This exercise uses two poles on the ground, set out in a straight line on a random distance.
There's no need to stride out a distance as you're going to vary your horse's canter stride between each pole.
This exercise is a great and fun way to teach your horse to shorten and lengthen his canter stride. It also helps you keep your horse between hand and leg, while still having a good quality canter, which will improve his balance too.
Watch Piggy ride this exercise on Cooley Monsoon (who's owned by Jennifer Saunders).
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Event rider Piggy French reveals why rhythm and balance are vital for everything you do with your horse and how to improve them.Read More
If your horse struggles to maintain a steady rhythm in canter, try show jumper Mia Palles-Clark’s exercise to get him on time, every time.Read More
Eventer Nick Turner outlines the benefits of gridwork:
- It encourages your horse to be more reactive off your aids and make a better shape over fences
- It improves his rhythm over fences
- It helps you both to improve your balance
- Different fences and distances between fences teach him to lengthen and shorten his strides
- It enables you to be more aware of your position
- You’ll also become more aware of your horse’s straightness
- It helps you to ride fences more accurately
- It increases your confidence when jumping
- It also improves the suppleness of you and your horse
- It improves his bascule over fences
International eventer, John-Paul Sheffield, reveals his top exercises to beat common jumping problems…
Why the problem?
You and your horse may have problems with rushing due to…
• Over-excitability in the horse/rider.
• Lack of rhythm.
• The rider sends (drives) the horse into the fence.
How to help…
Maintaining a regular canter rhythm will help prevent all of the jumping problems mentioned in this article. Whatever your problem, start with this exercise because it will help you achieve the basis of which everything else is linked.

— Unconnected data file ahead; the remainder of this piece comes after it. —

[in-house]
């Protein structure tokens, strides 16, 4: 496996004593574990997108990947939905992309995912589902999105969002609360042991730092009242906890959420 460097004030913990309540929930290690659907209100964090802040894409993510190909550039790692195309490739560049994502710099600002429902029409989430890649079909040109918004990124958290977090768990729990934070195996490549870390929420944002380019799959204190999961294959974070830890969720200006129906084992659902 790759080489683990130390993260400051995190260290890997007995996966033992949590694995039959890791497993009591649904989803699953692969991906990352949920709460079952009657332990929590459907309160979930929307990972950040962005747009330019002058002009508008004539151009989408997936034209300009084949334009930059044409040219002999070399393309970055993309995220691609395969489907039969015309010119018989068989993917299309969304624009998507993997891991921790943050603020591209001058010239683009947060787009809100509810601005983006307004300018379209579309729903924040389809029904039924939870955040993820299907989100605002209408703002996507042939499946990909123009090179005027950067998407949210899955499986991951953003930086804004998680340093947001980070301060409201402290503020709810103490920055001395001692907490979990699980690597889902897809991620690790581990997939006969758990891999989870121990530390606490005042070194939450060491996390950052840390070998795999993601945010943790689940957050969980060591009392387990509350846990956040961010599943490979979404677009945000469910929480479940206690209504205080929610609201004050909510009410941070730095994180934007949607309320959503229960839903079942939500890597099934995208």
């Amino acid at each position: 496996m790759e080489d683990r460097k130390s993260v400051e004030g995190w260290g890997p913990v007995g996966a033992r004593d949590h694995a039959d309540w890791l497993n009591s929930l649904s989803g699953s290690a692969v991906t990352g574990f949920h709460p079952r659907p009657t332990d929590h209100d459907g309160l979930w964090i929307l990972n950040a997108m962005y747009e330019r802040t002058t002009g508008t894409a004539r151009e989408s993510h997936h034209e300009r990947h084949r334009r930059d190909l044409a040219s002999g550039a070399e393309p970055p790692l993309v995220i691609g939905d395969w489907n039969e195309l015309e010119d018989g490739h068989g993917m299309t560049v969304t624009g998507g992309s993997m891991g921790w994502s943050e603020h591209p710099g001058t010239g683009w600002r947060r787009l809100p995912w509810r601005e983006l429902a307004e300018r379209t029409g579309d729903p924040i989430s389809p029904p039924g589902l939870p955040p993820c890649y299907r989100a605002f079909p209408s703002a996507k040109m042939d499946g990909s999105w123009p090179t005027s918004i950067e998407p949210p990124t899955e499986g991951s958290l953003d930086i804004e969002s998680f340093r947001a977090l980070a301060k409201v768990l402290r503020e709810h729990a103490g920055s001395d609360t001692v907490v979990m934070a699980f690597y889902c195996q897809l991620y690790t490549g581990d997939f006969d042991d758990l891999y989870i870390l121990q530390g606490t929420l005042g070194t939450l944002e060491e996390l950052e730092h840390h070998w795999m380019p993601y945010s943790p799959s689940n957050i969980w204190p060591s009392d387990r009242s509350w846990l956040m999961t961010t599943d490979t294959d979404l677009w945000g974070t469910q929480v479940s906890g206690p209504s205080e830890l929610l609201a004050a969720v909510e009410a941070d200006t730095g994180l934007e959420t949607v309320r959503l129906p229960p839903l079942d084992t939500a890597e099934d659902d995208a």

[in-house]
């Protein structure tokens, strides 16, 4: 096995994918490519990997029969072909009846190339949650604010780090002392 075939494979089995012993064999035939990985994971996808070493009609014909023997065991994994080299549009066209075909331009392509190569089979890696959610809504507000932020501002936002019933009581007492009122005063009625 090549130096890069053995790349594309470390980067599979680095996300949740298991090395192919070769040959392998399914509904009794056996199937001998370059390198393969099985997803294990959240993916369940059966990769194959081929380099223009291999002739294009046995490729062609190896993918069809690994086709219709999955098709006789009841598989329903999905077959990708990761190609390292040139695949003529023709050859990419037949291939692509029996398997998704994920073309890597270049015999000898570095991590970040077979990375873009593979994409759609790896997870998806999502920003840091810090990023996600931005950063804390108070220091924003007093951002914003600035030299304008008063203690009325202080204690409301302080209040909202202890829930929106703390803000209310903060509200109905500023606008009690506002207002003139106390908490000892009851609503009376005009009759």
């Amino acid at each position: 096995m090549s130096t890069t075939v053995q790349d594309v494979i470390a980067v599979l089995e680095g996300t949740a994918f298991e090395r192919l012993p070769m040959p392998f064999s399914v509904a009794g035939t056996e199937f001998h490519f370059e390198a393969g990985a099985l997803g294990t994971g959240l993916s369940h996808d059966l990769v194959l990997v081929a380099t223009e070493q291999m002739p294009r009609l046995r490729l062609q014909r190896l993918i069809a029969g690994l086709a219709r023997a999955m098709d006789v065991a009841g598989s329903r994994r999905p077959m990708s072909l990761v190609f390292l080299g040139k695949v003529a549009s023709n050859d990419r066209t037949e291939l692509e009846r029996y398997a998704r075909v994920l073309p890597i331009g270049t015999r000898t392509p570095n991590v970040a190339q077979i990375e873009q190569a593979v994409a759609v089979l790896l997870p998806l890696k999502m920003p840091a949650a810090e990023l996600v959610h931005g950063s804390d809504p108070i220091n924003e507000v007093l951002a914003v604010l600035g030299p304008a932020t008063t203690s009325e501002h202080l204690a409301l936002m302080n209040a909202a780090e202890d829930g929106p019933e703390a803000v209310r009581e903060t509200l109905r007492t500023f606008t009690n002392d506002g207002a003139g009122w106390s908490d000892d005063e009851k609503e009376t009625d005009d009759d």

JP describes this exercise as the trunk of a tree. All the other exercises in this article branch off this exercise, but the roots of them all, come back to this place.
Place three or more poles about three (of your) strides apart in the centre of your school or jumping field.
Work around the poles to warm up and concentrate on keeping your pace nice and regular. In canter, come down the poles, giving yourself ample time to get your line straight on approach.
You’re aiming for your horse’s canter stride to fall exactly in the middle of each pole. Keep your horse between hand and leg over the poles; don’t be temped to rush or chase him.
JP says: “Some people get into the habit of checking the horse to shorten him before the poles/fence, then pushing him on, to lengthen his stride as he gets two/three strides away. Try to ignore the poles in this exercise, and instead, focus on where your horse’s stride falls. It helps to think of this exercise as practising for a dressage test, and then you mentally take yourself away from the jumping, to concentrate on the flatwork. Be precise and keep practising.”
If you want a shorter or longer stride you can move the poles as appropriate.
From here, you can add a jump to the end of the poles, but stick with the poles until you feel confident; the last thing you want to do is end up crashing through the jump as this can ruin all the good work you’ve done so far.
Remember to ride this exercise on both reins.
This simple exercise is one international show jumper William Whitaker uses regularly to develop his horses’ straightness and rhythm. Here he explains how to ride it.Read More